The saying “it’s all in the details” can pertain to just about anything. When it comes to models details are often left out that can make it less desirable to purchase. With a little bit of practice, plenty if reference material, building material and some patience, anything can be made or added to improve the looks of that vaguely detailed kit.
I try to take as many photos as possible. But often I just get in the zone that I completely forget to do so. Although I might be missing a few steps on how do some parts, I think I can talk through the steps.
For the spoiler you can use a notecard or any kind of card stock to make the initial shape. Make it oversized so you can shape it to your desired look.
Next you trace it onto some styrene. I used some that’s roughly 1/16 of an inch.
After you have traced it, cut out the pattern. I used some scissors used for photo etched parts as they are really sharpe. Watch your fingers.
Once you cut it, you can then take 320 grit sand paper and shape it to your desired look.
Here’s what I came out with when I sanded my piece. It’s not the final look, but close to it.
Now for the sides and the area by the tires I use a styrene stripe. This time it was the 1/4″wide x 3/32″ thick.
With these I used a small flat file to shape it to it’s final look. I’ll then use Tamiya poly putty to smooth out some areas.
I then capped of the back side using the same stripe and file to shape it.
For glue I used Pegasus CA glue AKA “crazy glue” and some insta-cure to quicken the drying time. You can spray it on, but I feel as if it wastes it and get all over. So I used an old knife and use it like a dip-n-dab stick. (I’ll snap a pic of these and other items I have used later)
Since I’ll be running this chin spoiler up front, I had to do something for the rear. I wanted to make a trunk wing from styrene, but it didn’t work out so well. So I used some Tamiya 2-part epoxy putty, quick curing time. I saw retro-garage had made one that had the Rocket Bunny style going on, which was what I wanted to do, so I used theirs as a reference.
I got somewhat close to how I wanted it shaped. (Big blob lol) What mattered to me is that it sat flush to the trunk lid as it’s contoured along the top and backside.
After letting the putty cure a few days cause it’s fairly thick. I took a craft saw to cut off the excess putty from the top. This also gave me a straight edge.
After sanding it with 320 grit to get the shape, I have this. It still needs a bit more work to smooth it over, but I’m happy with the shape.
Now I can use the bench seat looking rear bumper, or even make the shorty metal bumper, but I like the bumper-less look on these corollas.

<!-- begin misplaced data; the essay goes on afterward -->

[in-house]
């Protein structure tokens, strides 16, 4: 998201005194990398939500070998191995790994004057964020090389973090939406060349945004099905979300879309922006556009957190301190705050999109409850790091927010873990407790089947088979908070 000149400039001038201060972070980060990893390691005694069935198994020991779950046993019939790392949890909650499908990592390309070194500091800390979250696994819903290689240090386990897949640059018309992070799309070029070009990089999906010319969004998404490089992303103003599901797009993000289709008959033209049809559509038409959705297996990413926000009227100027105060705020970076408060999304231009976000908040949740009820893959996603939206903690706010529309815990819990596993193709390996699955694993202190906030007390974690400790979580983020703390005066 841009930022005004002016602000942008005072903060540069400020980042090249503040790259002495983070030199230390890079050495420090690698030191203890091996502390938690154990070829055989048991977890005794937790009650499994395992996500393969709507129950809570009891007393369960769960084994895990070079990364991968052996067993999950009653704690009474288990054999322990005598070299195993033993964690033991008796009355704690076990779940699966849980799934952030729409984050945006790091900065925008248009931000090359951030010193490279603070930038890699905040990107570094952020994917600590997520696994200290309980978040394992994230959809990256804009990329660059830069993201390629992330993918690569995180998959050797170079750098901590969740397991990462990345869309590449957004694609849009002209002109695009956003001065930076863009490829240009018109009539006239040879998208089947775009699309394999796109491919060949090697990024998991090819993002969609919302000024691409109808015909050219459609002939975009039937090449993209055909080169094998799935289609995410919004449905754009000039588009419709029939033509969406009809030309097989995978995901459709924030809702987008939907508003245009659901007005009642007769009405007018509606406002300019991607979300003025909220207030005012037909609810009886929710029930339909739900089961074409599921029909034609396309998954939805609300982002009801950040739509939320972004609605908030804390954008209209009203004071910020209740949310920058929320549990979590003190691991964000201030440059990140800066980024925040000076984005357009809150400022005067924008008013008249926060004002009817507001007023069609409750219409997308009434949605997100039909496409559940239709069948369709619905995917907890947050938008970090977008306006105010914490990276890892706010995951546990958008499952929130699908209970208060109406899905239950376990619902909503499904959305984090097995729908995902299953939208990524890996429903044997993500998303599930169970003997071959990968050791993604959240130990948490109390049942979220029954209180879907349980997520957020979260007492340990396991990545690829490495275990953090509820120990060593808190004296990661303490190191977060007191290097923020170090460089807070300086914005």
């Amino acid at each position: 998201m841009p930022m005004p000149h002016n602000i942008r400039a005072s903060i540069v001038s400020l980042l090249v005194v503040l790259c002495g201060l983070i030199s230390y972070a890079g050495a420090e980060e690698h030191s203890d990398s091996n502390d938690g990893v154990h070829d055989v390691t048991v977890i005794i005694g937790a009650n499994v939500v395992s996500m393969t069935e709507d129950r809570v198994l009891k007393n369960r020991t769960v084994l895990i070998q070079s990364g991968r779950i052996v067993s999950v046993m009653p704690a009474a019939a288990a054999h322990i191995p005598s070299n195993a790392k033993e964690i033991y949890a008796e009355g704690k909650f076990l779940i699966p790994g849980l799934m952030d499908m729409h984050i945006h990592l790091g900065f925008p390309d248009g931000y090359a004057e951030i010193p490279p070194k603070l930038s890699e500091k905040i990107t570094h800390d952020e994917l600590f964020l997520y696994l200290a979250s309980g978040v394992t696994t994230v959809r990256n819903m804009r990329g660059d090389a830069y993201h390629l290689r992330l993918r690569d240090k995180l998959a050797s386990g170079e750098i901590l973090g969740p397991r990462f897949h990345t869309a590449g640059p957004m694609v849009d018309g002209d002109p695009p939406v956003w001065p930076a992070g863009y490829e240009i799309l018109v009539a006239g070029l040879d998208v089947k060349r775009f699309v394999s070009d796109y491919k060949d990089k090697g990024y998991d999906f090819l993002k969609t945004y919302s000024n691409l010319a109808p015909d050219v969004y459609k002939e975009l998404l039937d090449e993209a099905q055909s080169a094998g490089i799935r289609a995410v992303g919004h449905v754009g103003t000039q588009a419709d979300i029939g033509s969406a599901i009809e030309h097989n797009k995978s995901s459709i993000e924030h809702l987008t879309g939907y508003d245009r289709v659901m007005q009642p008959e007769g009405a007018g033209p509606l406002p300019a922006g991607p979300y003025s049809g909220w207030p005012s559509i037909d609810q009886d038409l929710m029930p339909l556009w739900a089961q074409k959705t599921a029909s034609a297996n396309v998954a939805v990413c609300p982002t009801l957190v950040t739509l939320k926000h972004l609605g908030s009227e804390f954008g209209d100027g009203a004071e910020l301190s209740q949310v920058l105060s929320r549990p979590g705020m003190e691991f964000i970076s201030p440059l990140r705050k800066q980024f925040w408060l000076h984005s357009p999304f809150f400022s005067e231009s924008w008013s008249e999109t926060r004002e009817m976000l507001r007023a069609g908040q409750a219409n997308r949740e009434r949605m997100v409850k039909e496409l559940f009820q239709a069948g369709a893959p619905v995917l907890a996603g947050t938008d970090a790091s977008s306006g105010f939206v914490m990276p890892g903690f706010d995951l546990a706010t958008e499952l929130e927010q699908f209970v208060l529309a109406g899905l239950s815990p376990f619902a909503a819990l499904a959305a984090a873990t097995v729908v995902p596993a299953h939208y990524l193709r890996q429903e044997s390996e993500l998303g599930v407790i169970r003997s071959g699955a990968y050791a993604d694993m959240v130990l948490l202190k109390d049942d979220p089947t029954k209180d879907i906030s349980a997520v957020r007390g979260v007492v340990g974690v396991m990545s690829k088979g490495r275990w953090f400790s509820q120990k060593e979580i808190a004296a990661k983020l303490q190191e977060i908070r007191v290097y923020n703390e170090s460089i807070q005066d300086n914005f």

There is no detail on the body that resembles the bare rear panel (refer to last pic with wing), so I decided to give it that detail.
I used a pin vise and drilled out some holes to make the square holes. I used a small square file and flat file to square them off. For the smaller squares, I put a thin piece of styrene stripe on the back side to enclose them. On the corners where the bumper would sit. I added some putty to fill is the edges as they are not as defined on the real thing. Also trimming back the bottom step by where the muffler sits adds a better look to it. There’s also a piece of styrene to resemble the brace for the bumper skin.
What I managed to pull off. Fairly close.
Now in some of the pics I have muffler can mounted. It was kind of the route I wanted to go, but I didn’t like this shape. It was a bit odd after looking at it for a while. I wanted an Apex-i style canister, but I actually don’t have any material that comes close to making one. So I decided on a Buddy Club Spec-II over diff. Some styrene tube and a small piece of aluminum tubing i got this. I used a small candle to soften the styrene tube to be able to shape it this way. It’s a bit tricky, cause if you get it to hot it caves in or it doesn’t keep it’s round shape. I would normally use solid rod for this, but I didn’t have any that slipped into the alum tip.
The aluminum piece is sanded with 2000 grit to smooth and remove the small pores in the raw aluminum and then I using Blue Magic alloy polishing compound, it shines it up real nice.
I used what I believe was .035 dia styrene rod for the hanger. I just drill a hole on the chassis to glue onto place on the final build up.
This is where I’ll leave this at. I know I mentioned interior pics in partII, but I think I’ll leave that for another part.
Stay tuned and than you for passing by.